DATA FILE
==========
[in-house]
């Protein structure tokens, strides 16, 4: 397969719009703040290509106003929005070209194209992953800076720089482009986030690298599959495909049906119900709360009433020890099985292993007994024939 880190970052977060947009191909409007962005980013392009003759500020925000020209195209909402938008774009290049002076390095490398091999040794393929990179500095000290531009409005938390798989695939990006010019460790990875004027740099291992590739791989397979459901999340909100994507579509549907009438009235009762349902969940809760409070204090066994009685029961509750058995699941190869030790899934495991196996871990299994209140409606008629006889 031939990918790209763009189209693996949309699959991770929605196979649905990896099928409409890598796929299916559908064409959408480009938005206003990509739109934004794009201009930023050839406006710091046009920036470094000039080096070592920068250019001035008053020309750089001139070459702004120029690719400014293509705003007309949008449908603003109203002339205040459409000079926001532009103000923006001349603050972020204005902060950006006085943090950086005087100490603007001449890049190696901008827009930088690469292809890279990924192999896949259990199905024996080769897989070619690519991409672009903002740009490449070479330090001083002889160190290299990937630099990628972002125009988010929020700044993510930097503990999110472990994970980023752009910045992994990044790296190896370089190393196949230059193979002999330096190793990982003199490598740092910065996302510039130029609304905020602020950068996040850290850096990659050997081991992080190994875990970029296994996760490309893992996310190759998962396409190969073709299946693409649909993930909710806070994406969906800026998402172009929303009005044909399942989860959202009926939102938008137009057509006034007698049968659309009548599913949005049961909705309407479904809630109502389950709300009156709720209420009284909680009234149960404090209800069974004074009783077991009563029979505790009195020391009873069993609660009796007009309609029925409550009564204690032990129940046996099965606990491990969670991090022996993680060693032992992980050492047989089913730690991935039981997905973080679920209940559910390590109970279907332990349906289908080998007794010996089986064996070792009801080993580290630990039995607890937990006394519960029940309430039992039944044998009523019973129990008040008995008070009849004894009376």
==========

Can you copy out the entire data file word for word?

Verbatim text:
[in-house]
């Protein structure tokens, strides 16, 4: 397969719009703040290509106003929005070209194209992953800076720089482009986030690298599959495909049906119900709360009433020890099985292993007994024939 880190970052977060947009191909409007962005980013392009003759500020925000020209195209909402938008774009290049002076390095490398091999040794393929990179500095000290531009409005938390798989695939990006010019460790990875004027740099291992590739791989397979459901999340909100994507579509549907009438009235009762349902969940809760409070204090066994009685029961509750058995699941190869030790899934495991196996871990299994209140409606008629006889 031939990918790209763009189209693996949309699959991770929605196979649905990896099928409409890598796929299916559908064409959408480009938005206003990509739109934004794009201009930023050839406006710091046009920036470094000039080096070592920068250019001035008053020309750089001139070459702004120029690719400014293509705003007309949008449908603003109203002339205040459409000079926001532009103000923006001349603050972020204005902060950006006085943090950086005087100490603007001449890049190696901008827009930088690469292809890279990924192999896949259990199905024996080769897989070619690519991409672009903002740009490449070479330090001083002889160190290299990937630099990628972002125009988010929020700044993510930097503990999110472990994970980023752009910045992994990044790296190896370089190393196949230059193979002999330096190793990982003199490598740092910065996302510039130029609304905020602020950068996040850290850096990659050997081991992080190994875990970029296994996760490309893992996310190759998962396409190969073709299946693409649909993930909710806070994406969906800026998402172009929303009005044909399942989860959202009926939102938008137009057509006034007698049968659309009548599913949005049961909705309407479904809630109502389950709300009156709720209420009284909680009234149960404090209800069974004074009783077991009563029979505790009195020391009873069993609660009796007009309609029925409550009564204690032990129940046996099965606990491990969670991090022996993680060693032992992980050492047989089913730690991935039981997905973080679920209940559910390590109970279907332990349906289908080998007794010996089986064996070792009801080993580290630990039995607890937990006394519960029940309430039992039944044998009523019973129990008040008995008070009849004894009376």